• Jeff Sherman, former VP Business Solutions and VP Finance and Operations, Torstar Digital
  • Patrick Savard, Principal, Savard Solutions, LLC
  • Kirk Rothenberger, CIO, Essar

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Get to Action

  1. Make the case

    Understand the benefits, risks, and challenges of budgeting.

  2. Launch the project

    Prepare for IT budgeting and establish a clear budget target.

  3. Collect data and organize

    Obtain the necessary data sources and validate data from IT systems.

  4. Forecast capital costs

    Understand best practices for capital budgeting.

  5. Forecast operating costs

    Understand best practices for operations budgeting.

  6. Aggregate and validate the budget

    Ensure budget includes required information.

  7. Sell the budget

    Construct a budget presentation.

  8. Prepare for future budgeting success

    Build budget capabilities in people, process, and technology.

Guided Implementation icon Guided Implementation

This guided implementation is a four call advisory process.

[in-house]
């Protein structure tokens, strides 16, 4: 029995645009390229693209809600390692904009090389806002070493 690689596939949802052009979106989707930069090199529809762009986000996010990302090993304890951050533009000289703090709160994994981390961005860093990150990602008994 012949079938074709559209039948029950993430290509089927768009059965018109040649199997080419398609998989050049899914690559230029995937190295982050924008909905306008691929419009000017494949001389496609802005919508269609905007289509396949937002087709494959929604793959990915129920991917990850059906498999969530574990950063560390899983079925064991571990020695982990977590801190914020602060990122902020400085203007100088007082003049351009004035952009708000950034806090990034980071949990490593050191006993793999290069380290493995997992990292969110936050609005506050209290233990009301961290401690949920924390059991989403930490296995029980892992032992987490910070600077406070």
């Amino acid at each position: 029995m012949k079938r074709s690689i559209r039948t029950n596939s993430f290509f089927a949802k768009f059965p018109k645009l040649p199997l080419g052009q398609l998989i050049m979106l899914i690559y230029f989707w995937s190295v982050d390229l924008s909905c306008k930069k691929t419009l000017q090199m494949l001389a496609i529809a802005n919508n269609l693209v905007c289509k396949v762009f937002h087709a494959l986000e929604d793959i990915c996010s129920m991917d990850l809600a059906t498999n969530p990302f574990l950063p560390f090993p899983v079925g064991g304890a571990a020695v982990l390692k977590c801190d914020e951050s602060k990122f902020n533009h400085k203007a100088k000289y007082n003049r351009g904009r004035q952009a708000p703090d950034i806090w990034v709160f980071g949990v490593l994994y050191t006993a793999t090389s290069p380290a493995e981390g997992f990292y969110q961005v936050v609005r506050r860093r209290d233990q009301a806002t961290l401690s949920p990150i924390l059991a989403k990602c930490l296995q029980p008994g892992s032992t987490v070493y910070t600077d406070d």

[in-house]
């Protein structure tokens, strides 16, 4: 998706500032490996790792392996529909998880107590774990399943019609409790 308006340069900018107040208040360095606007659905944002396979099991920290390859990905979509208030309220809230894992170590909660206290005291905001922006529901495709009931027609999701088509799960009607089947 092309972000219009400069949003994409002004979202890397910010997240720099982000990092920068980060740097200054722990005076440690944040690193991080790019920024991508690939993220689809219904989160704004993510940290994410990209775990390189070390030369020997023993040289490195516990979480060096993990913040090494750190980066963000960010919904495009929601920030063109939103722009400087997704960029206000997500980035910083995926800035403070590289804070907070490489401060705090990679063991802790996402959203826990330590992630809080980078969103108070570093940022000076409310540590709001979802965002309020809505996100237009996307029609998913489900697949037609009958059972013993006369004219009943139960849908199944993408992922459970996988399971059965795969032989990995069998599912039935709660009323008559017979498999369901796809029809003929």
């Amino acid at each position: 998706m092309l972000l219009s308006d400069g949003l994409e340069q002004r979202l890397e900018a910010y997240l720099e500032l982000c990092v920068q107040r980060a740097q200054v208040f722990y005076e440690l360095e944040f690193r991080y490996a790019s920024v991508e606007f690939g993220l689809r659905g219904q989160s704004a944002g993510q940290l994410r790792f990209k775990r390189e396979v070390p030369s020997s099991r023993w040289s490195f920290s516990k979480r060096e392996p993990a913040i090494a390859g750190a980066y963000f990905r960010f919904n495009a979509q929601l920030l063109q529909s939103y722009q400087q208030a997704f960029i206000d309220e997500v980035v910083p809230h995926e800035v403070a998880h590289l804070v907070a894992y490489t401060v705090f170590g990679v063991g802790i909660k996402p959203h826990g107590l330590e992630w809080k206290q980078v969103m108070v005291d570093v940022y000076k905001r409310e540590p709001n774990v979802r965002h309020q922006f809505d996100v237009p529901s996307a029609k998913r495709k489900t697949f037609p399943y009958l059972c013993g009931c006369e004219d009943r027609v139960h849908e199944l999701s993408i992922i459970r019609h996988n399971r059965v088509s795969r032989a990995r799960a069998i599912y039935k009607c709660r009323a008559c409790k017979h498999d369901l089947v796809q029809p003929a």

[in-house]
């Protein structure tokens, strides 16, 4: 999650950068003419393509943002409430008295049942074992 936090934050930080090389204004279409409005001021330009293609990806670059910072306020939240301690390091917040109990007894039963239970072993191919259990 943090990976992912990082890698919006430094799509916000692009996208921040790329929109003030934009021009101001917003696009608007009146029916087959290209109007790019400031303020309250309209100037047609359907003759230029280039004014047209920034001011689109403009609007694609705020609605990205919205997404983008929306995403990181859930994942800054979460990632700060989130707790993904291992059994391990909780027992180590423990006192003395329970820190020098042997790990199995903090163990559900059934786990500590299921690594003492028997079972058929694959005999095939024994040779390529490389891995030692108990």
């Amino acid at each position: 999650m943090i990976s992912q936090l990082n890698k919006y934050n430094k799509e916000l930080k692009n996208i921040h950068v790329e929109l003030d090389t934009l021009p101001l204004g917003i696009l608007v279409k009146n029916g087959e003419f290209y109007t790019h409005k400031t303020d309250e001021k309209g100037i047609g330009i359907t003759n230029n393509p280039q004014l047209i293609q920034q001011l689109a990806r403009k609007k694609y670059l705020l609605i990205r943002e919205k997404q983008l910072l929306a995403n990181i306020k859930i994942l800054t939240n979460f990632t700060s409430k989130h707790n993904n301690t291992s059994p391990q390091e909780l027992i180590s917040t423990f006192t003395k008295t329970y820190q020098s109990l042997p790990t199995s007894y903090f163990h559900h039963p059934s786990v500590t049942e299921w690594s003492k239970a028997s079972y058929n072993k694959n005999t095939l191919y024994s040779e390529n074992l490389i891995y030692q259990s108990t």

• Call #1: Project launch

    Know where you are – and where you’re going: discuss how budgeting has gone in the past and launch a strategy that will improve success. Identify potential advocates and construct a pre-selling strategy. Assemble a project team.

  • Call #2: Forecast capital costs

    Achieve accuracy without taking on too much effort: develop a forecasting methodology that will forecast the costs of ongoing and new capital projects. Discuss the effects capital projects will have on operating costs.

  • Call #3: Forecast operating costs

    Accurate and quick: develop a forecasting methodology that is simple but comprehensive. Discuss how inflation, changing vendor prices, and other factors will affect your costs.

  • Call #4: Sell the budget